New book in Dutch

Eet vet word slank

Eet vet word slank gepubliceerd januari 2013

In dit boek lees je o.a.: * heel veel informatie ter bevordering van je gezondheid; * hoe je door de juiste vetten te eten en te drinken kan afvallen; * hoe de overheid en de voedingsindustrie ons, uit financieel belang, verkeerd voorlichten; * dat je van bewerkte vetten ziek kan worden.

Trick and Treat:
How 'healthy eating' is making us ill
Trick and Treat cover

"A great book that shatters so many of the nutritional fantasies and fads of the last twenty years. Read it and prolong your life."
Clarissa Dickson Wright

Natural Health & Weight Loss cover

"NH&WL may be the best non-technical book on diet ever written"
Joel Kauffman, PhD, Professor Emeritus, University of the Sciences, Philadelphia, PA



We are often told that eating fish will protect us from a variety of diseases, of which the most important is coronary heart disease (CHD) otherwise called ischaemic heart disease (IHD).
But just how strong is the evidence for this recommendation?
In the article below, Professor Joel Kauffman, Emeritus, University of the Sciences, Philadelphia, shows that it really isn't very strong at all; that it is the use of 'relative risk'* (see below), which is attention-grabbing, rather than 'absolute risk', which is more meaningful, which has artificially inflated the apparent benefits from eating fish.

The claim

Laura J. Ninger, ELS, in Life Extension magazine 2009;15(2):22 wrote that the "latest research" showed that a threshold level of omega-3 fatty acids from fish (EPA and DHA) protects against heart disease ... and should be endorsed by authorities". She continued: "At an intake of 566 mg/day of EPA plus DHA, the mortality reduction was 37%." But that was relative risk (RR) and cardiac mortality only, neither specified.

The only citation Ninger gave was to William S. Harris, and colleagues. Intakes of Long-Chain Omega-3 Fatty Acid Associated with Reduced Risk for Death from Coronary Heart Disease in Healthy Adults, Curr Atheroscler Rep 2008;10(6, Dec): 503-9. This "atest" research was a comparative review of six studies published in 1992, 1995, 1998, 2002 (two) and 2003.

One of the most useful things in this paper is confirmation that the benefits of eating fish, slight though they may be, are due to the content of the omega-3 fatty acids, EPA & DHA, not to some other component of fish. There is a useful table of the EPA & DHA content in 37 common kinds of fish. Orange roughy and tilapia have the least, and are useless, while farmed Atlantic salmon had the most.

But this review suffers from two common failings of medical and nutritional reporting: Firstly, relative risk (RR*) is used exclusively with no idea of absolute risk*, so most of the study results were of very low clinical significance; and secondly, cardiovascular deaths were used exclusively with no presentation of all-cause death, so no action should have been recommended in the absence of mortality data, since so many interventions that delay heart deaths increase cancer and other causes of death.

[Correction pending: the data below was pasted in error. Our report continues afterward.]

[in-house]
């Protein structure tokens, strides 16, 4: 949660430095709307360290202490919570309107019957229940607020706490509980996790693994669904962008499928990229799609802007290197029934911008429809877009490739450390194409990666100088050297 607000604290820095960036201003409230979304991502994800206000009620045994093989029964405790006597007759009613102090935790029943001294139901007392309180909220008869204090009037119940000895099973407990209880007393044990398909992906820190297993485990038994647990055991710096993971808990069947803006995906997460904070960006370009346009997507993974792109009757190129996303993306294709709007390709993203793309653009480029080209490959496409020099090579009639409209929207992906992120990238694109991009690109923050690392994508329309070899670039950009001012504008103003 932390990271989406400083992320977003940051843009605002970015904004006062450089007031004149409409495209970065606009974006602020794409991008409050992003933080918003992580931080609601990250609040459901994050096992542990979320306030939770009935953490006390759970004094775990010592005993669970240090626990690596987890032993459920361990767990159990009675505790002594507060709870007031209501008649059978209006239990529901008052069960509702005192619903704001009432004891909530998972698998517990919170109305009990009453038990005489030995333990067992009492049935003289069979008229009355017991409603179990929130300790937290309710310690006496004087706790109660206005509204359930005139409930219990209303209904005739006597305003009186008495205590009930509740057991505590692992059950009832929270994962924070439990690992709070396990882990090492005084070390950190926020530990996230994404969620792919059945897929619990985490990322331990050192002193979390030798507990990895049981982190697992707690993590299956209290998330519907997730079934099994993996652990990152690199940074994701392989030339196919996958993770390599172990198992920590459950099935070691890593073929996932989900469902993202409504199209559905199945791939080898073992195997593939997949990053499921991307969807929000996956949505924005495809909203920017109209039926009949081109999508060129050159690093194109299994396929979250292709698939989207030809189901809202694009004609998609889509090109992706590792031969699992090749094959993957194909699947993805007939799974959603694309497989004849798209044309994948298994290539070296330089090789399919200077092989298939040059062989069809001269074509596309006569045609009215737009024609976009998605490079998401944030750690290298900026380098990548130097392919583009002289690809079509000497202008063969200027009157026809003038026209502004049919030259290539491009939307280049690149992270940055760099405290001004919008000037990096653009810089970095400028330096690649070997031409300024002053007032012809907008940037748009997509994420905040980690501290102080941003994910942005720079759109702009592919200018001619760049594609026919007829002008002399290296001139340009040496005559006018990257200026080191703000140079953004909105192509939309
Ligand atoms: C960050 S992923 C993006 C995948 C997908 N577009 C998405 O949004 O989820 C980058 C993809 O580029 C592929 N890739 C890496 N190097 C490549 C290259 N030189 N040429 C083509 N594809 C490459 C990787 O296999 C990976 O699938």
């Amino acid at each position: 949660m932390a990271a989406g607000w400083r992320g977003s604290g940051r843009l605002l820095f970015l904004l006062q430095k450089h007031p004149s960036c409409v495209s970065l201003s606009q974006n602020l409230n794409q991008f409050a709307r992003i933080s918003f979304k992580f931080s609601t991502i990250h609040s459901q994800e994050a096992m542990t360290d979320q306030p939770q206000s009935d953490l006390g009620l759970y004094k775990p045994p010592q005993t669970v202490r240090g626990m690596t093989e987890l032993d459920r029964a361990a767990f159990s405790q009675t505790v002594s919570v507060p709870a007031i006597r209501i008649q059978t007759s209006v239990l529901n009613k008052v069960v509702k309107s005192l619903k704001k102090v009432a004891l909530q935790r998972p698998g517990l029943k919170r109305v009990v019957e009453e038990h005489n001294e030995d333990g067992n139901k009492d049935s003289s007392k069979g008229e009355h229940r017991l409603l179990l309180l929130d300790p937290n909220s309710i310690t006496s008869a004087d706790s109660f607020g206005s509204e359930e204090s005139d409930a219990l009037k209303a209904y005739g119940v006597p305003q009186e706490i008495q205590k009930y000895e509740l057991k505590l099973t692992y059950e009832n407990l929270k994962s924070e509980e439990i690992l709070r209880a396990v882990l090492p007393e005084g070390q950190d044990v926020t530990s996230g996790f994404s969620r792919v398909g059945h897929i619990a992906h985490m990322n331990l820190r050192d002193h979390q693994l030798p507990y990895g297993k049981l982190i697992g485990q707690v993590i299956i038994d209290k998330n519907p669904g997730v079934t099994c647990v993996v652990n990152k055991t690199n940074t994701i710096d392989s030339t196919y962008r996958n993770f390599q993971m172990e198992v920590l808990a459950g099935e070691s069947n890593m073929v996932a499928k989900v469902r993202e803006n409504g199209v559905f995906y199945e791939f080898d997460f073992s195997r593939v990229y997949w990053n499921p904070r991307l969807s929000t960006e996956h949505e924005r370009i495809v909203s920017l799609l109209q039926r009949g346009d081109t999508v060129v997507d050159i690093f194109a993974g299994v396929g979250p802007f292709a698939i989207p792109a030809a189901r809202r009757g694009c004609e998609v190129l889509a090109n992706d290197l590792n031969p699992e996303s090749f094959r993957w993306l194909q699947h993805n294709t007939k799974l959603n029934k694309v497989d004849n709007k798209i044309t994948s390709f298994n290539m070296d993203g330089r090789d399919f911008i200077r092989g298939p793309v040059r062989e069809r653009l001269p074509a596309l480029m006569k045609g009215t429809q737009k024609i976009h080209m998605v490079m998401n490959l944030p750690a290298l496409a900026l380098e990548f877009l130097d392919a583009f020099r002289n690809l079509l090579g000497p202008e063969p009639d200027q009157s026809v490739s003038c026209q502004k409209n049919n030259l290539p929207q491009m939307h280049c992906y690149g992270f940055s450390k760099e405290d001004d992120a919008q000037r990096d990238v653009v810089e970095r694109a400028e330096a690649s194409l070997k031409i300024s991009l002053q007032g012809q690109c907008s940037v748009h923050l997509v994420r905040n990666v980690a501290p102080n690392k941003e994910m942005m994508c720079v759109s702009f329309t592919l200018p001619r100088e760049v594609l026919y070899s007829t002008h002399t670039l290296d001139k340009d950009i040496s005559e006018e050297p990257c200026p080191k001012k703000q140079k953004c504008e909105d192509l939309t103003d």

Four of the studies were examined in detail to demonstrate the problems with using Relative Risk in the absence of absolute risk or mortality.

The studies

(1). Mozaffarian D et al., Cardiac Benefits of Fish Consumption May Depend on the Type of Fish Meal Consumed. Circulation 2003;107:1372

This study had no total mortality figures, but there were numbers of subjects (3910, ≥65 years, both sexes at baseline) and events after 9.3 years. Adjustments gave only slightly different results, so in the Cardiovascular Health Study:

Fish Intake < 1/mo 1-3/mo 1/wk 2/wk > 2/wk
Subjects 381 917 800 610 1202
Total IHD Deaths 39 75 58 36 39
Relative Risk 1.00 0.78 0.65 0.53 0.28
% Dead 10 8 7 6 3
% No IHD Death 90 92 93 94 97

After 9.3 years, the clinical significance is moderate from least to most fish, around 0.7% per year with no IHD (heart attack) death. Comparing the mean fish intake of 1 per week with more than 2 per week, 93% vs. 97% with no IHD death is not much different, only 4% absolute per year with no IHD death, NNT** = 25. Without total mortality no recommendation should be made. This is the study with the largest difference in absolute risk, probably because the subjects were oldest, and the only study to find no benefit in fried fish or fish sandwiches compared with broiled or baked fish.

(2). Albert CM, et al., Blood Levels of Long-Chain n–3 Fatty Acids and the Risk of Sudden Death. NEJM 2002;346:1113

This second study reported for the Health Professionals Study a "significant" reduction in mortalityy from sudden cardiac death (SCD) by eating more fish, but in the absence of the number of subjects in each quartile, or the number of fatal events in each quartile in the paper, the absolute risk could not be ascertained. In this study there were quartiles set up, not of fish intake, but of EPA/DHA levels in serum by actual assay. Adjusted for age and smoking, the RRs were 1.00, 0.47 (Non Significant), 0.37 and 0.31. These authors did specifically write that the only change in mortality related to EPA/DHA levels was sudden cardiac death, with no other cause of death being affected.

But among 22,071 male physicians at baseline, there were just 201 sudden cardiac deaths in 17 years. That's 0.91% deaths, or 0.05% per year. Whatever was found in RR, the results are of small clinical significance for lifestyle change consideration.

(3). Hu FB, et al., Fish and Omega-3 Fatty Acid Intake and Risk of Coronary Heart Disease in Women. JAMA 2002;287:1815-1821.